For the first time ever an employee housing unit has sold for
less than its maximum resale price.
Employee housing owners have always been offered top bucks for
their homes… until this week, when the owners of a Bear Ridge townhouse
accepted an offer $5,000 less than the $450,000 asking price.
Whistler Housing Authority general manager Marla Zucht said the
situation is a bit of an anomaly because the unit is bigger than most
three-bedroom units in the inventory at 1,700 square feet.
At the same time, she’s been expecting this to happen as
employee housing projects tied to the Vancouver market climb
out of reach for some Whistler employees —
this price-restricted unit has appreciated 47 per cent ($143,000) since it was
built four years ago.
“We’ve been waiting for it and expecting it to happen,” said
Zucht, of the sale which was finalized Tuesday. “This is telling us that we’re
hitting the purchase price threshold for people that are on the waitlist for
This is one of the reasons why council, based on the WHA
board’s recommendation, unanimously voted to standardize all appreciation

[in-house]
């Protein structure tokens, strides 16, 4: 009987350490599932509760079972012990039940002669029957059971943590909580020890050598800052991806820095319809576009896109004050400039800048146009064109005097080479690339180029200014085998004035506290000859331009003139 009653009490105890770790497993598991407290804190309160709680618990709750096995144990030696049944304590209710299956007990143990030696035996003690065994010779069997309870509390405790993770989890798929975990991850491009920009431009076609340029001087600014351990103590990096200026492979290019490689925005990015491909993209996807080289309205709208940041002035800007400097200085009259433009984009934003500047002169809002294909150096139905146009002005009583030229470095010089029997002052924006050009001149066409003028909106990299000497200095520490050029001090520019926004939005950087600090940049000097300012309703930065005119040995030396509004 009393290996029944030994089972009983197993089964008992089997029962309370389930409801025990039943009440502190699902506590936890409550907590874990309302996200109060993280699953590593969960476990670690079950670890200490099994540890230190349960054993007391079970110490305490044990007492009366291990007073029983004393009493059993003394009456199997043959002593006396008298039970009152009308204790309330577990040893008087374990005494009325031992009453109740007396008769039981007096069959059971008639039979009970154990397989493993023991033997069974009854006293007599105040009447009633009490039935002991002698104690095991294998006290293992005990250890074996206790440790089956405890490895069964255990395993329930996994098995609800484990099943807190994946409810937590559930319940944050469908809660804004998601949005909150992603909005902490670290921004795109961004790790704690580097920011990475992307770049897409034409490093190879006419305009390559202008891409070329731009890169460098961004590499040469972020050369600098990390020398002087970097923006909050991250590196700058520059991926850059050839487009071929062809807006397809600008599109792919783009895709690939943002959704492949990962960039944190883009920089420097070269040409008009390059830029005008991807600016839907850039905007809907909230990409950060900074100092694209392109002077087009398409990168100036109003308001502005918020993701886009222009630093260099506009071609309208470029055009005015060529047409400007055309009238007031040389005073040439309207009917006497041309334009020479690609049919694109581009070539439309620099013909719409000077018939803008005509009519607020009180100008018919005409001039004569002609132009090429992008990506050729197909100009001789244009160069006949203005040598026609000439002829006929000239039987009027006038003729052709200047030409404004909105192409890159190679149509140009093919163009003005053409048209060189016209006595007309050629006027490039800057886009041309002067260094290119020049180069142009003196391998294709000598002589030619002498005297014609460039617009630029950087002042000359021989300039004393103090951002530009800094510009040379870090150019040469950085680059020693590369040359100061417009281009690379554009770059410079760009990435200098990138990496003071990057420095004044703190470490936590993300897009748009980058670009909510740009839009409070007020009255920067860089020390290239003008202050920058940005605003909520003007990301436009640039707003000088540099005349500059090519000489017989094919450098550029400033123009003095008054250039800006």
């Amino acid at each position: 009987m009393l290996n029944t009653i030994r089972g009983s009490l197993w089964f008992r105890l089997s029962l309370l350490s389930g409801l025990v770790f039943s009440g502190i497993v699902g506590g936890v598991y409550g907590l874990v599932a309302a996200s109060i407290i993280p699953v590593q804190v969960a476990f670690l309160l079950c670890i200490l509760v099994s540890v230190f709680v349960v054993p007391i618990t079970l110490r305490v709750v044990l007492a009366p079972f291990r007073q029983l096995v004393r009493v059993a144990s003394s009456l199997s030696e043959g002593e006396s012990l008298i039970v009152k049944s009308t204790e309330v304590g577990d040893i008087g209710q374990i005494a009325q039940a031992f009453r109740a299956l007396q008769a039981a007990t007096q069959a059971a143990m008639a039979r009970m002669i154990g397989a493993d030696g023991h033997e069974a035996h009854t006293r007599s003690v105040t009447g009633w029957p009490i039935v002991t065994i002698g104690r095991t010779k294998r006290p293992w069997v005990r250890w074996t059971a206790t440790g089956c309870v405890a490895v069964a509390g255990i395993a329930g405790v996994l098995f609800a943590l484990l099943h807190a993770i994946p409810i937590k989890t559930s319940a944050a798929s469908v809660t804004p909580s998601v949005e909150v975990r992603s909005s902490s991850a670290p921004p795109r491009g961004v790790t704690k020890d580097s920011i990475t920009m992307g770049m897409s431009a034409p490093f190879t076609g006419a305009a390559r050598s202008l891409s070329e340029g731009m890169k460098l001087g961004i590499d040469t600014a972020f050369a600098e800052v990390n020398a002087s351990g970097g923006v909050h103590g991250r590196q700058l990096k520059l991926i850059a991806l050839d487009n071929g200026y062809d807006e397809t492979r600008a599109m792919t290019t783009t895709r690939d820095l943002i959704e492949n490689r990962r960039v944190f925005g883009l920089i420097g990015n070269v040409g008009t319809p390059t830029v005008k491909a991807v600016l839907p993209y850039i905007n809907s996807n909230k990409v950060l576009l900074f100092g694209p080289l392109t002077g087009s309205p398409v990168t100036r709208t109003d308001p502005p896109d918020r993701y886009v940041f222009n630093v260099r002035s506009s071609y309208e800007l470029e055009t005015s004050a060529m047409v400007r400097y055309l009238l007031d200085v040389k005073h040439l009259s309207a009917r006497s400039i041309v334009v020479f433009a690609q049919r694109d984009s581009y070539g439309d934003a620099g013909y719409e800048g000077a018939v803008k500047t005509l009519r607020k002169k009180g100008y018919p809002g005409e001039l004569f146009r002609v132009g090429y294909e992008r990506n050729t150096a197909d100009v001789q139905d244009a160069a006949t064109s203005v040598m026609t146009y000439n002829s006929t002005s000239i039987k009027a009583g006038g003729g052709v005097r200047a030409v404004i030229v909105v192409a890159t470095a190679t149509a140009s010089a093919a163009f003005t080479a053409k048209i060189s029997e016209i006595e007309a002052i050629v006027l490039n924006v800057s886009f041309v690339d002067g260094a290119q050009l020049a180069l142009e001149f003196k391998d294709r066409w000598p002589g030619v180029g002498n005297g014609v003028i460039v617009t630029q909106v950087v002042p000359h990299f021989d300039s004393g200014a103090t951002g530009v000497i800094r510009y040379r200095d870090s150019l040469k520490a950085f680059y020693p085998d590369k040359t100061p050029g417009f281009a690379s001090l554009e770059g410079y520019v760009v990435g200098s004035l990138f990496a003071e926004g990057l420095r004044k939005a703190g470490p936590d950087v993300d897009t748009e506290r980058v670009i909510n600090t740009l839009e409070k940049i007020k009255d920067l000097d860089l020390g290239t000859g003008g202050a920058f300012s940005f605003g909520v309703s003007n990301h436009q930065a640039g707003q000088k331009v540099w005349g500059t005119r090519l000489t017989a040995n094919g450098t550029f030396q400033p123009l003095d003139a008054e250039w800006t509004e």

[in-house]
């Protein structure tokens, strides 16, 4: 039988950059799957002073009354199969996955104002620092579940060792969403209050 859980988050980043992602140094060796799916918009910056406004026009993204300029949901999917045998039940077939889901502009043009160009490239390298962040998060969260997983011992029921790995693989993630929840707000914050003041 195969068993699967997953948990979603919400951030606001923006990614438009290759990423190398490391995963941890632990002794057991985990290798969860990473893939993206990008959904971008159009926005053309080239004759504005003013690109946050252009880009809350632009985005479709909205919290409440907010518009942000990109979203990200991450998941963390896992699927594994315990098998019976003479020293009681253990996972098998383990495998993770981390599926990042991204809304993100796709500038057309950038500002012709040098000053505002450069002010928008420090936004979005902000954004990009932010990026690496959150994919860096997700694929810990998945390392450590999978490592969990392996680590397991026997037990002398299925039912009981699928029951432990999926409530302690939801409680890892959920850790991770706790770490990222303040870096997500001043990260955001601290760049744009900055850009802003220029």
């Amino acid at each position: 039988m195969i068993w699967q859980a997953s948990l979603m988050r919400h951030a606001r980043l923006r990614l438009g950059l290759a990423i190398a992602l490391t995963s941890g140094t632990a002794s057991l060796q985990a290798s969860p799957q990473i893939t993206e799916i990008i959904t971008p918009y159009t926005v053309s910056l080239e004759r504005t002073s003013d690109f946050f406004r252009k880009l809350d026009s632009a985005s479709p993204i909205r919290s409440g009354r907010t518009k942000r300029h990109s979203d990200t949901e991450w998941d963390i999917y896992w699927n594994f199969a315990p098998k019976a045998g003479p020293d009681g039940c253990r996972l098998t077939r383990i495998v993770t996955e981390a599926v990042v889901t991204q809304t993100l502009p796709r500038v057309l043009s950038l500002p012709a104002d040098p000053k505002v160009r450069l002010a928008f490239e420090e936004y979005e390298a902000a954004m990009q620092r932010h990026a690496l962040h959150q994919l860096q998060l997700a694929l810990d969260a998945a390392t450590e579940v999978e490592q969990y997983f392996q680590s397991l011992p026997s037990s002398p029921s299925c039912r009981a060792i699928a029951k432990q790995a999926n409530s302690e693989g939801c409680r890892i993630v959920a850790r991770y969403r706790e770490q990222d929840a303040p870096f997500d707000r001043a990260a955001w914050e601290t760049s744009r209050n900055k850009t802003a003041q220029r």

formulas in the housing inventory upon resale and for any new units coming on
Once sold, this Bear Ridge unit will only appreciate at the
Core Consumer Price Index (CPI) rate, a modest 2 per cent annually.
This appreciation is more consistent with the philosophy behind
employee housing, said Zucht.
“It’s a home ownership (opportunity); it’s not an investment,”
she said. “The provision of a home is more important than the return on
investment. That’s foremost.
“There are trade-offs for living in this beautiful resort
But to Shelley Quinn, who owns a unit in 19 Mile Creek that is
also tied to the Vancouver market, it feels like the WHA is pulling out the rug
from under her feet.
Quinn, along with other owners in the development, says the WHA
has changed the rules of the game on them, and they’re determined to fight
“When we purchased in 19 Mile there were certain premises that
were in place, such as the appreciation formula,” said Quinn.
“We were investing into a home and basically that’s being
The appreciation formula, unique to 19 Mile, Bear Ridge and the
Beaver Flats duplexes, was a selling point for Quinn who saw it as a chance to
recoup some money on their investment. They would not have bought the unit, she
said, had it been tied to the CPI. In fact, they were looking in Squamish but
the Vancouver appreciation formula at 19 Mile was a selling point; not only
could they remain in Whistler, they could also make some money.
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